Porter said of the novel: "My book is about the constant endless collusion between good and evil; I believe that human beings are capable of total evil, but no one has ever been totally good: and this gives the edge to evil."  The human flaws, nationalism, bigotry, cowardice, and indifference that would lead to the rise of Nazism are to be found in the passengers of the Vera.  The story is in many ways hermetic, focusing on this one group almost always at sea, the plot arising entirely out of the characters interactions and introspections.  As I previously mentioned, there is a large cast of characters and no main character, which at times make the novel seem to have forty subplots, but no main plot.  While the individual vignettes are generally fantastic, the structure makes the novel flow like, well, a month-long sea voyage.  Now, this may be intentional, like the increasing complexity and incomprehensibility of Heart of Darkness, or the the hallucinatory/surreality of Gravity's Rainbow, but I can't help feel that Ship of Fools is really a novel of stories, except the stories flow into each other instead of having their own space to breathe.  

Quibbles about how the story should be structured aside, Porter creates complex characters who behave in a realistic fashion.  I wrote that the subject was human interaction but humanity's flaws would work as well.  As cliche as the phrase "scathing indictment" may be, I think it may be accurate to apply it here.  Ship of Fools is a scathing indictment of mankind's small-mindedness and capacity for evil.    

Porter was in her 70s when Ship of Fools was published and had a sterling reputation to launch the book from.  The critical reviews were generally very positive and a film version was produced in 1965, starring Vivien Leigh (Scarlett in Gone with the Wind) in her last film role.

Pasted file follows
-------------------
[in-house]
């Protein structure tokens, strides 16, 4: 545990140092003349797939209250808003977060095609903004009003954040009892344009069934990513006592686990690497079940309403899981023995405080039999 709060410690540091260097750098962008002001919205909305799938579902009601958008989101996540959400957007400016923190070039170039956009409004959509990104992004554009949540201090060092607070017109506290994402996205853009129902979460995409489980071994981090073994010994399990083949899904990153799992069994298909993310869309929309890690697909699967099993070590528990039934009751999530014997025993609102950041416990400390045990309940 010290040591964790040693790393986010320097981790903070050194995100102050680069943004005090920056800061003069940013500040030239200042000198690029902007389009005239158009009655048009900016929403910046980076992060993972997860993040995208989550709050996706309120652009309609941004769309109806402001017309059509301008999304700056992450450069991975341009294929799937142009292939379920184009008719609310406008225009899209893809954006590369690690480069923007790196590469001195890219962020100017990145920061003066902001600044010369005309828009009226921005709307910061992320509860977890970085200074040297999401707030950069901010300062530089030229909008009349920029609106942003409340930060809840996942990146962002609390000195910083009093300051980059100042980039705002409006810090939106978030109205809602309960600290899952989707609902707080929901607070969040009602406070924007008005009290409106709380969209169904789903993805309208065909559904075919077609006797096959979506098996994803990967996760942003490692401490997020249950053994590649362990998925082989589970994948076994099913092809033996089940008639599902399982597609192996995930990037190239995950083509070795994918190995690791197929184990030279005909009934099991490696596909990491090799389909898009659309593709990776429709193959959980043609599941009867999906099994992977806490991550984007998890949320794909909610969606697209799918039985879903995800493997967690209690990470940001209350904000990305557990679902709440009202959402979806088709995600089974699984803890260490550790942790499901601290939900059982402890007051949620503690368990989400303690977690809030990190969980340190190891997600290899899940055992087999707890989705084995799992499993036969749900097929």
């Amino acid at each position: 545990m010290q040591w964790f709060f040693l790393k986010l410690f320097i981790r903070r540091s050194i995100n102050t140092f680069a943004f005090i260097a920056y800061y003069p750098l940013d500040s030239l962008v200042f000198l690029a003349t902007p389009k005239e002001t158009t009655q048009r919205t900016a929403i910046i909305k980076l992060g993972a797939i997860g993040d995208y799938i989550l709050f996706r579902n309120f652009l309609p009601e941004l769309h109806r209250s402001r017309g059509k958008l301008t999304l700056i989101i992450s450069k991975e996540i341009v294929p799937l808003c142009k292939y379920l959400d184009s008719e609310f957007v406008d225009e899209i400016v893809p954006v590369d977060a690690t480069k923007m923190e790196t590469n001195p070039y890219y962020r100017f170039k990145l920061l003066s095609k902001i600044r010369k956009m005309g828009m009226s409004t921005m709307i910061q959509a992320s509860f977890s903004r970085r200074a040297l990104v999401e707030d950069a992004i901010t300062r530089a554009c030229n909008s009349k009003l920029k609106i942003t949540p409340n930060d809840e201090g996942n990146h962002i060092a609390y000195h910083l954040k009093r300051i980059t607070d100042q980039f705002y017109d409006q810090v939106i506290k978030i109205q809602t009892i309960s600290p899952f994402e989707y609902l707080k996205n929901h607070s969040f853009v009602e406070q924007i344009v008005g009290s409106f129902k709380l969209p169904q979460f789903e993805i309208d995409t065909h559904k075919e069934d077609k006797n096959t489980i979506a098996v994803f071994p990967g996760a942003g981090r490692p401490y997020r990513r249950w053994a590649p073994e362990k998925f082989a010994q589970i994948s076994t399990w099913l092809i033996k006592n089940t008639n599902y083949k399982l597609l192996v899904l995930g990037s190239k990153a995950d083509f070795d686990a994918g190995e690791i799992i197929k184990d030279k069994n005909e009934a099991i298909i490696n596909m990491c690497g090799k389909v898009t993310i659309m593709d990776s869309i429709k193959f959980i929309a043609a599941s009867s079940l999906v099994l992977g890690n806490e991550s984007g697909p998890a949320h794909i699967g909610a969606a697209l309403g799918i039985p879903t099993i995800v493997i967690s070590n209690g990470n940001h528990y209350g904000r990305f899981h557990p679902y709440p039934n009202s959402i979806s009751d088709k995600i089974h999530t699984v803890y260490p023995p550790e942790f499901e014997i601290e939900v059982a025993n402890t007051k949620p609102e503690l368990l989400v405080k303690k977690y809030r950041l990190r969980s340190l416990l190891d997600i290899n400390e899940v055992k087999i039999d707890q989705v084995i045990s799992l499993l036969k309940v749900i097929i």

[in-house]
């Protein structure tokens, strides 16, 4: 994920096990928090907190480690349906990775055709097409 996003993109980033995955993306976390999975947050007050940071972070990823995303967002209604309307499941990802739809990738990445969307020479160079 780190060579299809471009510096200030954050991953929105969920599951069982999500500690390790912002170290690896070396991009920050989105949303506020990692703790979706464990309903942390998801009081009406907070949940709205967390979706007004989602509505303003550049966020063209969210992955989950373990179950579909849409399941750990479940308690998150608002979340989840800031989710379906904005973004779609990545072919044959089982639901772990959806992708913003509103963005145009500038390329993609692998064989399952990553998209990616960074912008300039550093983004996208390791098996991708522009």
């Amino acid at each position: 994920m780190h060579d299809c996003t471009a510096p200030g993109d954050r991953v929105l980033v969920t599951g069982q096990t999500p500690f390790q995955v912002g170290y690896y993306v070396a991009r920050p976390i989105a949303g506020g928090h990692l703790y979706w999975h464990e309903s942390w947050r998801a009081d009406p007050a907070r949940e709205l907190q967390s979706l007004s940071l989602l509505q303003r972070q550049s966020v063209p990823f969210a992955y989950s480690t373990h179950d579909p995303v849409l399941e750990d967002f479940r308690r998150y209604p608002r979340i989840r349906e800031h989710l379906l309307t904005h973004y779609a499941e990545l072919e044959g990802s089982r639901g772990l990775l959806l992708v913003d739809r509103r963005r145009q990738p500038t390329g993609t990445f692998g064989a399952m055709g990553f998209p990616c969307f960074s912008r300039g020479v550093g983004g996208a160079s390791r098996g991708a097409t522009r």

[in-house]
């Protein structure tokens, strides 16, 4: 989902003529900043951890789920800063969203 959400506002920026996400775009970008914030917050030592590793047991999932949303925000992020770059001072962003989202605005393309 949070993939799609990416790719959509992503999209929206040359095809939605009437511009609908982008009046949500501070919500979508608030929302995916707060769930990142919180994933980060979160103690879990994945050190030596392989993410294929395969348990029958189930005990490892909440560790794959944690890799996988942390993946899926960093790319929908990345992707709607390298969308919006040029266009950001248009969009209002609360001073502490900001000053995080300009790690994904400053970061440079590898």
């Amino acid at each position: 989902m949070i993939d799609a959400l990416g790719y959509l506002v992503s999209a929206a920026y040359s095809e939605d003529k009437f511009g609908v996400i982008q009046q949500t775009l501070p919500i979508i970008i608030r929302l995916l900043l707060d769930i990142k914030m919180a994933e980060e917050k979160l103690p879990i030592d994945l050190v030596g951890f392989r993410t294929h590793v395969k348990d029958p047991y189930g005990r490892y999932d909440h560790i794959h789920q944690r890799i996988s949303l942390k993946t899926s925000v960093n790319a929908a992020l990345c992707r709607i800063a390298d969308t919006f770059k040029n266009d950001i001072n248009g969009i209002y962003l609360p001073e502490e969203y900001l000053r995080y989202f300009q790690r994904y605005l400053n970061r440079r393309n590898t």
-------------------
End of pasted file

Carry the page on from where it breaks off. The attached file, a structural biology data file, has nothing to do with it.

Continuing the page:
I feel like I would have enjoyed Ship of Fools more if I had less of a schedule to maintain.  It's not a quick read, but if you have the time and patience, and like character driven realism, then Ship of Fools is a good choice.  

Bestsellers of 1962:
1. Ship of Fools by Katherine Anne Porter
2. Dearly Beloved by Anne Morrow Lindbergh
3. A Shade of Difference by Allen Drury
4. Youngblood Hawke by Herman Wouk
5. Franny and Zooey by J. D. Salinger
6. Fail-Safe by Eugene Burdick and Harvey Wheeler
7. Seven Days in May by Fletcher Knebel and Charles W. Bailey II
8. The Prize by Irving Wallace
9. The Agony and the Ecstasy by Irving Stone
10. The Reivers by William Faulkner

Also published in 1962:
Edward Albee - Who's Afraid of Virginia Woolf?
Ray Bradbury - Something Wicked This Way Comes
Anthony Burgess - A Clockwork Orange
James Clavell - King Rat
Philip K. Dick - The Man in the High Castle
Aldous Huxley - Island
Shirley Jackson - We Have Always Lived in the Castle
James Jones - The Thin Red Line
Ken Kesey - One Flew Over the Cuckoo's Nest
Vladimir Nabokov - Pale Fire
Aleksandr Solzhenitsyn - One Day in the Life of Ivan Denisovich
John Steinbeck - Travels with Charley in Search of America
Kurt Vonnegut - Mother Night

Dictionary of American Biography, Supplement 10. New York, Scribner.
Porter, Katherine Anne. Ship of Fools. Boston, Mass.: Little, Brown, and Co., 1962. Print.

No comments:

Post a Comment